Lebron: Lebron is now 3-5 in the Finals. He saved face by not getting swept, but all G.O.A.T. discussions have been stopped in their tracks. While this Finals outcome may not have hurt his legacy, it definitely did not help it. Lebron seemed nonchalant throughout a good portion of the Finals, almost as if he had given in that the Cavs were not going to win. He had great series stats (averaging a triple double), but actually watching him was frustrating at times. From not stopping the ball on Warriors’ fast breaks to taking covered 3s with plenty of time left on the shot clock so as to not exert energy for that play, Lebron seemed content with losing this series. He seemed almost giddy to welcome Durant back to the Finals before game one, and to wish Kerr well before game two. He really didn’t seem locked in, and that is an ominous look for Cavs fans when Lebron can exercise his own player option after next season.
Durant: Durant was the Finals MVP, and no one in their right mind would question that. He played an unbelievable series, on both sides of the ball. Did he join a 73 win team to get a ring? Yes, but he was also the best player on that team. Would it have been more impressive to win a championship in OKC? Yes, but KD did not back his way into this championship, he went out and took it. 16-1 in the playoffs is nothing to laugh at. KD could exercise his player option, take less money, and allow the Warriors more cap flexibility to sign Steph and role players. He could also, however unlikely this may sound, exercise his player option to leave the Warriors. For now, KD will enjoy his championship and leave those decisions to July.
Steph: Steph still does not have a Finals MVP, but it is obvious he is as important a piece to these championship teams as anyone else, if not more. Steph is an unrestricted free agent, but him leaving the Warriors for another team would be one of the most surprising decisions in NBA history. He was drafted by the Warriors in 2009, and became the franchise player shortly thereafter. Steph is still the best shooter that has ever lived, but next on his list has to be a Finals MVP trophy.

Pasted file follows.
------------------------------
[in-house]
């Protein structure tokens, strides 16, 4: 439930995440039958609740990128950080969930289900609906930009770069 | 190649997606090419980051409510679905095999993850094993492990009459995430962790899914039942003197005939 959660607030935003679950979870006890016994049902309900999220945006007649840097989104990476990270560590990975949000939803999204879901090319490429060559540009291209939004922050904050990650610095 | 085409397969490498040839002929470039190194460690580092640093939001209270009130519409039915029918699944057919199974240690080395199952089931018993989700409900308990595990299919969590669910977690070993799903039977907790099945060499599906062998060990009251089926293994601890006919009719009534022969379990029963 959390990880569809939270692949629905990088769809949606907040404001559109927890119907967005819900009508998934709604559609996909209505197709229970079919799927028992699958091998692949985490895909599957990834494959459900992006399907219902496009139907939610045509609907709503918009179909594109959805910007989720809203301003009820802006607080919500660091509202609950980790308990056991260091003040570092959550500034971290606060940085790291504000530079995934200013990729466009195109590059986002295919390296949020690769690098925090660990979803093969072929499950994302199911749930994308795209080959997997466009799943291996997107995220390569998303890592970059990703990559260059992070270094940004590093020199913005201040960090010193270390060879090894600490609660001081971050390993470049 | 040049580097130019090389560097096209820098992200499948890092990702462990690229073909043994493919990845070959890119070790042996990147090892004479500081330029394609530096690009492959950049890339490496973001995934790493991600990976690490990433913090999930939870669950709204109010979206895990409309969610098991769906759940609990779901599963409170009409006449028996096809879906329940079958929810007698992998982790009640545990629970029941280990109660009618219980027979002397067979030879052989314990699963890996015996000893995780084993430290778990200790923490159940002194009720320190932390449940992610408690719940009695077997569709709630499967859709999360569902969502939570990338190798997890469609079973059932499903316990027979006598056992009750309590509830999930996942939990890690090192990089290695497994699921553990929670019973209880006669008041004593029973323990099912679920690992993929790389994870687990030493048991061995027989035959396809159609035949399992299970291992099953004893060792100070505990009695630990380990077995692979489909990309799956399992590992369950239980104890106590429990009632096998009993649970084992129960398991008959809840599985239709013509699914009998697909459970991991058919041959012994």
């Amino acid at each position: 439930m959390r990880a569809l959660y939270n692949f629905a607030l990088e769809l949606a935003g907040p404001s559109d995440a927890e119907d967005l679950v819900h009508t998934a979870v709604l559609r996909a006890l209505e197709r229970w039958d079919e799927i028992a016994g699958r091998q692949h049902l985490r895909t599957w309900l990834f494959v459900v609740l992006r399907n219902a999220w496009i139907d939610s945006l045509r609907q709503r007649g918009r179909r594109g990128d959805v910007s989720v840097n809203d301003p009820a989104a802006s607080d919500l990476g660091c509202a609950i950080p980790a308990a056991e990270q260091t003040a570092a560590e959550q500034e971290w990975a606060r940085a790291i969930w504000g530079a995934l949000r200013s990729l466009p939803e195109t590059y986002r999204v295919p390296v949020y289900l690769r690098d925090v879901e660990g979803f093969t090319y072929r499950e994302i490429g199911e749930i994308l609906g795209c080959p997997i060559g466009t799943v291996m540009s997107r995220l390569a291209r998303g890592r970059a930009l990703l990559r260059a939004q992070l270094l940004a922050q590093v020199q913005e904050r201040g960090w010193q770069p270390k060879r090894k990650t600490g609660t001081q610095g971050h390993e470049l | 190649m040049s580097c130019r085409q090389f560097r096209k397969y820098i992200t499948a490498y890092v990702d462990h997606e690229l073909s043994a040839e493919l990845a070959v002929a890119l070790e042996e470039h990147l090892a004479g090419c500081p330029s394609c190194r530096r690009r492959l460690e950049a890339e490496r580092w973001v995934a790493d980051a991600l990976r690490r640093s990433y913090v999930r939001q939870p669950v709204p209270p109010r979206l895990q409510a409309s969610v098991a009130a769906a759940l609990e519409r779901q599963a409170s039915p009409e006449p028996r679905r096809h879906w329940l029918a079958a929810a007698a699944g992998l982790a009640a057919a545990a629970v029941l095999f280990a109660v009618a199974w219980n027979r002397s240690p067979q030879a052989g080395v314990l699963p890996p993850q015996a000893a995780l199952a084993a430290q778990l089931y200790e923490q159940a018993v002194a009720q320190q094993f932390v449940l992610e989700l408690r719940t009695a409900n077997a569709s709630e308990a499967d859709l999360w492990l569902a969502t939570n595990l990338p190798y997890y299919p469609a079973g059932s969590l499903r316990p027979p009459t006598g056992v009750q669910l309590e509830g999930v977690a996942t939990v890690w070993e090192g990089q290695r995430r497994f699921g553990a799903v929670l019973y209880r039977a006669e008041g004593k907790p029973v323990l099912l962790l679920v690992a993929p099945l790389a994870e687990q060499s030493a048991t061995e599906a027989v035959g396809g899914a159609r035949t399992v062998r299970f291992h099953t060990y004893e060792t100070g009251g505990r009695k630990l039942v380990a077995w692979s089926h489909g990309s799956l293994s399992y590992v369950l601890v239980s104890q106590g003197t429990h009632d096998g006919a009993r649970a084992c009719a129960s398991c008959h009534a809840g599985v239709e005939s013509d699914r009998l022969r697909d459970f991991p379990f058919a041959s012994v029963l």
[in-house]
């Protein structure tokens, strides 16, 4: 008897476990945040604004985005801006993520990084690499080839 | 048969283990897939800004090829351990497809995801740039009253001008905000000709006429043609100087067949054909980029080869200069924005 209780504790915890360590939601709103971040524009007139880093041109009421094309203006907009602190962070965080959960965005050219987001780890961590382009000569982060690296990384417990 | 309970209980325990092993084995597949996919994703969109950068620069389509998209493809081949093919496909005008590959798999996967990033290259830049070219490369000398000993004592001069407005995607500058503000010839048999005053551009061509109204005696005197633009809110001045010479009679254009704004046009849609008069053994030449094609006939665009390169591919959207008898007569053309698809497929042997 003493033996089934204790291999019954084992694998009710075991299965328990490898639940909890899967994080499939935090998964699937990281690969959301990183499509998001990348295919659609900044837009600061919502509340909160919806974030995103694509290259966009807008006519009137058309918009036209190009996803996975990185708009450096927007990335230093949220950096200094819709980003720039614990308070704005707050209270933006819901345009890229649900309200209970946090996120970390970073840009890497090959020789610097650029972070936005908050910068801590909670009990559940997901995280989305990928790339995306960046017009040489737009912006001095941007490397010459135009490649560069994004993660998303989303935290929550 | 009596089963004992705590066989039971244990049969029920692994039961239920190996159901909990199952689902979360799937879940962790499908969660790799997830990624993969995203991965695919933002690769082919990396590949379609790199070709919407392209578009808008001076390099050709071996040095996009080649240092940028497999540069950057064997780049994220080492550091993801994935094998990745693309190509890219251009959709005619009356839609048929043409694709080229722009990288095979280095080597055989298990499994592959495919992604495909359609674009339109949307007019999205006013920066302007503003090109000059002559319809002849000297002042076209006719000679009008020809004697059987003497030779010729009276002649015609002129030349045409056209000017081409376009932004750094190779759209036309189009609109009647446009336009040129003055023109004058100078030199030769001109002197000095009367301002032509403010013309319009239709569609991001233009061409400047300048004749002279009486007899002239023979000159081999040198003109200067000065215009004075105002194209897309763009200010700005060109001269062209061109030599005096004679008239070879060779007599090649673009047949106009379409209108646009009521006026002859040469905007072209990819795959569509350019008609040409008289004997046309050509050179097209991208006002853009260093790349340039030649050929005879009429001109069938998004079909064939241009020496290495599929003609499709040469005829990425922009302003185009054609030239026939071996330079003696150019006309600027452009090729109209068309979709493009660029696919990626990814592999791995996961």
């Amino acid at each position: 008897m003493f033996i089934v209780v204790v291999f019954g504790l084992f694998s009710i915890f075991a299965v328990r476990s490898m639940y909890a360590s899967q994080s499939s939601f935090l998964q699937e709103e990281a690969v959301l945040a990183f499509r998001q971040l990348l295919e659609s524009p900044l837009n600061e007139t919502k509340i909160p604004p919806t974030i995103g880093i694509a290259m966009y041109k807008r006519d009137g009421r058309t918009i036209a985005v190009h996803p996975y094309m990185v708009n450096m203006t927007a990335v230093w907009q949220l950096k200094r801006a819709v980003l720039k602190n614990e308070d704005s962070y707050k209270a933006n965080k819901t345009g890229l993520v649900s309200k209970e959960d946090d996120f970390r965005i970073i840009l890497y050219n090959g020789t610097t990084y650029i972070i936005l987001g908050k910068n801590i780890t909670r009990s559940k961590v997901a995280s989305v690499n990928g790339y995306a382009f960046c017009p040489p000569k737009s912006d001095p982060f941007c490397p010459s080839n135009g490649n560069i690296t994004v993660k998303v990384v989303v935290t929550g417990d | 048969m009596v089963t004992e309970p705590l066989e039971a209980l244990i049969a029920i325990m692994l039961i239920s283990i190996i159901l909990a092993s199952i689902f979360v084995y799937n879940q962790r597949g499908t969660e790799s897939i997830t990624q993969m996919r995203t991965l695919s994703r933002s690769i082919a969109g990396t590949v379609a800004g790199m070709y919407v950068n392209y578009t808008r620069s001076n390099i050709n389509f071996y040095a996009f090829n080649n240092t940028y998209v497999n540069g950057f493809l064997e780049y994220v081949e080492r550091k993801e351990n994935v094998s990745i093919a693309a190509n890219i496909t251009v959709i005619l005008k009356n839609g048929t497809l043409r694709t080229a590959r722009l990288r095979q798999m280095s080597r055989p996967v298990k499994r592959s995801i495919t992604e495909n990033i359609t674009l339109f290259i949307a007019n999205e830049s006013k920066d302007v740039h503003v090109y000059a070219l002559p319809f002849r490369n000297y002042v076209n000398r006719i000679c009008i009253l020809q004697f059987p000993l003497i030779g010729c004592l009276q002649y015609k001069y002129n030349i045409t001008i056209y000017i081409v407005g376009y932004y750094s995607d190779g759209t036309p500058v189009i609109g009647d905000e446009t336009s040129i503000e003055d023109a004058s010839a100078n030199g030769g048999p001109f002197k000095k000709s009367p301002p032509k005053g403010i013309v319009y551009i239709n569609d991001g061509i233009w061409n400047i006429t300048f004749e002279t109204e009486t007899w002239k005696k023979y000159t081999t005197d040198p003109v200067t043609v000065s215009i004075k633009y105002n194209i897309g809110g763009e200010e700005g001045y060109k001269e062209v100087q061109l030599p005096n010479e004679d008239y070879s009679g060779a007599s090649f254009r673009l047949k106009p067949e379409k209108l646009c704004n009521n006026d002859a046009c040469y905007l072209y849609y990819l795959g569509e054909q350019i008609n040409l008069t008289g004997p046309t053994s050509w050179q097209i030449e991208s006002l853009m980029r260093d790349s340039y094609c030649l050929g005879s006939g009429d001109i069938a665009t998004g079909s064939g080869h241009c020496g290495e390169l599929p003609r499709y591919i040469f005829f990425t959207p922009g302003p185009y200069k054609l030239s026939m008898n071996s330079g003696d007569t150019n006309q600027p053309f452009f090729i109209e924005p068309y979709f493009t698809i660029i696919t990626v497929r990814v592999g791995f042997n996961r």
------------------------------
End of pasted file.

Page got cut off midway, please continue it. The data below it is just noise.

NBA: The stacked class for this year’s Draft and the abundance of players available in free agency will change the look of the league, but Adam Silver better hope for more competition. While seeing the Warriors and Cavs duke it out for three straight Finals has been entertaining, fans may check out if the playoffs are foregone conclusions with no parity. The Cavs may not have been the number one seed, but going 12-1 in the East is nothing short of a snoozefest. Missing Kawhi for the West Finals hurt the competitiveness of the Spurs, but the Warriors were undefeated through the first 15 games of the playoffs.Views: 0
By Kevin Jones — 2 years ago
AMERICA’S TEAM AGAIN
This has been a very exciting year for Cowboy Nation. The Cowboys are 5-1 on the season, the offense is humming along like a well-oiled machine, and surprisingly, the make-shift defense hasn’t been too shabby either. “America’s Team” appears to be well on their way to actually earning the nickname after decades of habitual disappointment.
But what has been the root of their success? Well, unless you’re oblivious to all social media, it’s pretty clear that the bulk of the fan base gives credit to Dak Prescott for the Cowboys’ miraculous resurrection – which is not unwarranted. Dak has emerged as the clear future of the Dallas Cowboys, touting a passer rating of 103.9 with 1,486 yards and 7 touchdowns. What’s more impressive is that he takes care of the football, with only 1 interception (albeit 4 fumbles) through 6 games. He’s clearly a guy with a knack for managing football games and piling up the W’s, which is why football pundits and arm-chair quarterbacks across the nation are screaming at the top of their lungs: “Do NOT sideline the Dak-Attack for old-man-Romo!”